In talking to existing MongoDB users and TokuMX evaluators, I’ve often heard that the performance of MongoDB is very good as long as your working data set fits in RAM. The story continues that if your working data set grows to be larger than the RAM on your server, the built-in sharding capabilities of MongoDB allow you to scale horizontally.[Read more...]
We’ve been hard at work on TokuMX since it’s initial release just over 2 months ago. Today we released TokuMX v1.2 which includes Hot Backup in the Enterprise Edition.
Hot Backup allows users to create a backup of a running TokuMX primary or secondary server in a replica set, with no blocking of writes for clients. We will be blogging more about the Hot Backup technology in the coming weeks. This same technology is used for Hot Backup in TokuDB.
Also worth noting are the features we’ve added since the initial TokuMX release:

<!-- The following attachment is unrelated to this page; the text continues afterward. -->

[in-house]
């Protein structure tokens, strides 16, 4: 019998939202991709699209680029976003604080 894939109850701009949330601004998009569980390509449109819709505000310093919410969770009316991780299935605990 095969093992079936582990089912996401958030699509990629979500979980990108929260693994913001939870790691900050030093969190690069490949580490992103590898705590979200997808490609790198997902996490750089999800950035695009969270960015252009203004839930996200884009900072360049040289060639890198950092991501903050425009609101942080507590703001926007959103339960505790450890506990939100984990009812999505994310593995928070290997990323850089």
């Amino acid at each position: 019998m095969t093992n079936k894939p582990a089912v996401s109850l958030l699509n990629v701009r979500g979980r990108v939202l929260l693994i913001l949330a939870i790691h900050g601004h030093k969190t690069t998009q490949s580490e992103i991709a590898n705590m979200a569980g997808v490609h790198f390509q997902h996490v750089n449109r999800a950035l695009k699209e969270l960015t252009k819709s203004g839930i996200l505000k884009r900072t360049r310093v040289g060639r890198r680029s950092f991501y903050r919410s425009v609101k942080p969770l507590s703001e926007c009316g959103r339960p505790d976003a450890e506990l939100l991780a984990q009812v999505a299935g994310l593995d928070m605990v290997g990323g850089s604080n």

UPDATE 2013-08-30: Tungsten 2.1.2 was released.
UPDATE 2013-08-23: We have found a few problems that happen when replicating with RBR and temporal columns. We will have to publish an updated bugfix release quite soon.Tungsten Replicator 2.1.1 is out. Key features in this release are:
Recently, we’ve seen a few people ask us about building TokuMX from scratch. While it’s best if you just use the binaries you can get from us (they have all the right optimizations, we’ve tested them, and we can interpret coredumps they generate), we recognize there are other reasons you might need to do a custom build.
Since we actually build six distinct products all using the Fractal Tree indexing® library (community and enterprise versions of TokuDB for MySQL, TokuDB for MariaDB, and TokuMX), our build process is pretty complicated, compared to software packages that might, for example, just involve one source repository and link against a few standard libraries. Our TokuMX builds involve four git repositories, three[Read more...]
On Wednesday night, the Boston MongoDB User group was kind enough to have me speak about TokuMX Internals. I spoke about Fractal Tree® indexes and the technical reasons behind the benefits they provide to MongoDB applications. Although the talk mostly references TokuMX and MongoDB, all the theory applies to TokuDB and MySQL as well.
My slides are on our technology overview page, along with other great content.